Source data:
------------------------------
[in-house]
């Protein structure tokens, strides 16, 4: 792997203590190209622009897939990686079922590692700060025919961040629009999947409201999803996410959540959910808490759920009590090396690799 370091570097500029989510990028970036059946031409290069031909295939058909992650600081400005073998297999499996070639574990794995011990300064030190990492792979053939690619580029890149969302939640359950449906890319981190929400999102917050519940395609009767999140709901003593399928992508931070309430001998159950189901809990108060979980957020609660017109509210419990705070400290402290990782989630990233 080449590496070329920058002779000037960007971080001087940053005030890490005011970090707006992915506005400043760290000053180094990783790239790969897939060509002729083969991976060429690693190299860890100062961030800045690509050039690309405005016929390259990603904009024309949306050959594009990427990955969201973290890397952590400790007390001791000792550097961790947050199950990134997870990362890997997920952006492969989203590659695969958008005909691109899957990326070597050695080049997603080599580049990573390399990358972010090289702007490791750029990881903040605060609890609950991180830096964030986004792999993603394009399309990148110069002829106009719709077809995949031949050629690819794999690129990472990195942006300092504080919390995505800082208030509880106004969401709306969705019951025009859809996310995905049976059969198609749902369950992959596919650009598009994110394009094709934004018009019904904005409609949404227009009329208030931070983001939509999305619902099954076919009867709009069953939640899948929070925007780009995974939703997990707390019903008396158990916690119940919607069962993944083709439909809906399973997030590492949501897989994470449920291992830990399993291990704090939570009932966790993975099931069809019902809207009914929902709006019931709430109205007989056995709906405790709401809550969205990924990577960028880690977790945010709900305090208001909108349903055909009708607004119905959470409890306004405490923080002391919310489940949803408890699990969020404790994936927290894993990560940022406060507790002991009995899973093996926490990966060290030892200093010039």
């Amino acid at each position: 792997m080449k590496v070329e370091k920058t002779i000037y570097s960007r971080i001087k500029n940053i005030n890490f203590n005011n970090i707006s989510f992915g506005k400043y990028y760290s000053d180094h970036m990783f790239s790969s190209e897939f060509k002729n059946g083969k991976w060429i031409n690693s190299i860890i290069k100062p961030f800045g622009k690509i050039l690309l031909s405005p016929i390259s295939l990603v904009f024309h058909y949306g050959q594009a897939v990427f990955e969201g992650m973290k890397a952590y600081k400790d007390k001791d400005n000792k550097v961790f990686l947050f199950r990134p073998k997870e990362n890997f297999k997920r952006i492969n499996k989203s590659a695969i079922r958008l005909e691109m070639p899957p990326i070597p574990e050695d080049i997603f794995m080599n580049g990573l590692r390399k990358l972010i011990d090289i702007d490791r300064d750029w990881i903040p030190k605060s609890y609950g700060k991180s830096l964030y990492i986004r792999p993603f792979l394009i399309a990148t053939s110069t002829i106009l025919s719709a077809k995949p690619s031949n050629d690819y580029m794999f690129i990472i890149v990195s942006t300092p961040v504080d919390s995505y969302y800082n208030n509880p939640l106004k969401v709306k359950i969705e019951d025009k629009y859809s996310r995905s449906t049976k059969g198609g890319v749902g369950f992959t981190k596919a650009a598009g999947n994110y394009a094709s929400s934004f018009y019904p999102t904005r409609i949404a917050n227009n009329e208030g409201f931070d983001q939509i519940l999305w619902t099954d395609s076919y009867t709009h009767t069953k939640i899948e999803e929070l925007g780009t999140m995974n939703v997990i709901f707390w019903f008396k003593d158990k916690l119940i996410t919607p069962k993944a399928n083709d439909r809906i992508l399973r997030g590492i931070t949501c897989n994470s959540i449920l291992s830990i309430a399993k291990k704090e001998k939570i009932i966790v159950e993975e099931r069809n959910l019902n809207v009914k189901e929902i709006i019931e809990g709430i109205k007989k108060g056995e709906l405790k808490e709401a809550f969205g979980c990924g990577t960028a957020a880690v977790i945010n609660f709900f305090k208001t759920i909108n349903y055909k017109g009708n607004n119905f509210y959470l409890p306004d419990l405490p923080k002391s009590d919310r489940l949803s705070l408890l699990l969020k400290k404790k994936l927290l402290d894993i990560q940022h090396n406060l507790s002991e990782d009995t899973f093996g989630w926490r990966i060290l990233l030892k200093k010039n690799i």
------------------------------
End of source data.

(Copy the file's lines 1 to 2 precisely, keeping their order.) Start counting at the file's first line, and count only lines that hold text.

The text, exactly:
[in-house]
């Protein structure tokens, strides 16, 4: 792997203590190209622009897939990686079922590692700060025919961040629009999947409201999803996410959540959910808490759920009590090396690799 370091570097500029989510990028970036059946031409290069031909295939058909992650600081400005073998297999499996070639574990794995011990300064030190990492792979053939690619580029890149969302939640359950449906890319981190929400999102917050519940395609009767999140709901003593399928992508931070309430001998159950189901809990108060979980957020609660017109509210419990705070400290402290990782989630990233 080449590496070329920058002779000037960007971080001087940053005030890490005011970090707006992915506005400043760290000053180094990783790239790969897939060509002729083969991976060429690693190299860890100062961030800045690509050039690309405005016929390259990603904009024309949306050959594009990427990955969201973290890397952590400790007390001791000792550097961790947050199950990134997870990362890997997920952006492969989203590659695969958008005909691109899957990326070597050695080049997603080599580049990573390399990358972010090289702007490791750029990881903040605060609890609950991180830096964030986004792999993603394009399309990148110069002829106009719709077809995949031949050629690819794999690129990472990195942006300092504080919390995505800082208030509880106004969401709306969705019951025009859809996310995905049976059969198609749902369950992959596919650009598009994110394009094709934004018009019904904005409609949404227009009329208030931070983001939509999305619902099954076919009867709009069953939640899948929070925007780009995974939703997990707390019903008396158990916690119940919607069962993944083709439909809906399973997030590492949501897989994470449920291992830990399993291990704090939570009932966790993975099931069809019902809207009914929902709006019931709430109205007989056995709906405790709401809550969205990924990577960028880690977790945010709900305090208001909108349903055909009708607004119905959470409890306004405490923080002391919310489940949803408890699990969020404790994936927290894993990560940022406060507790002991009995899973093996926490990966060290030892200093010039």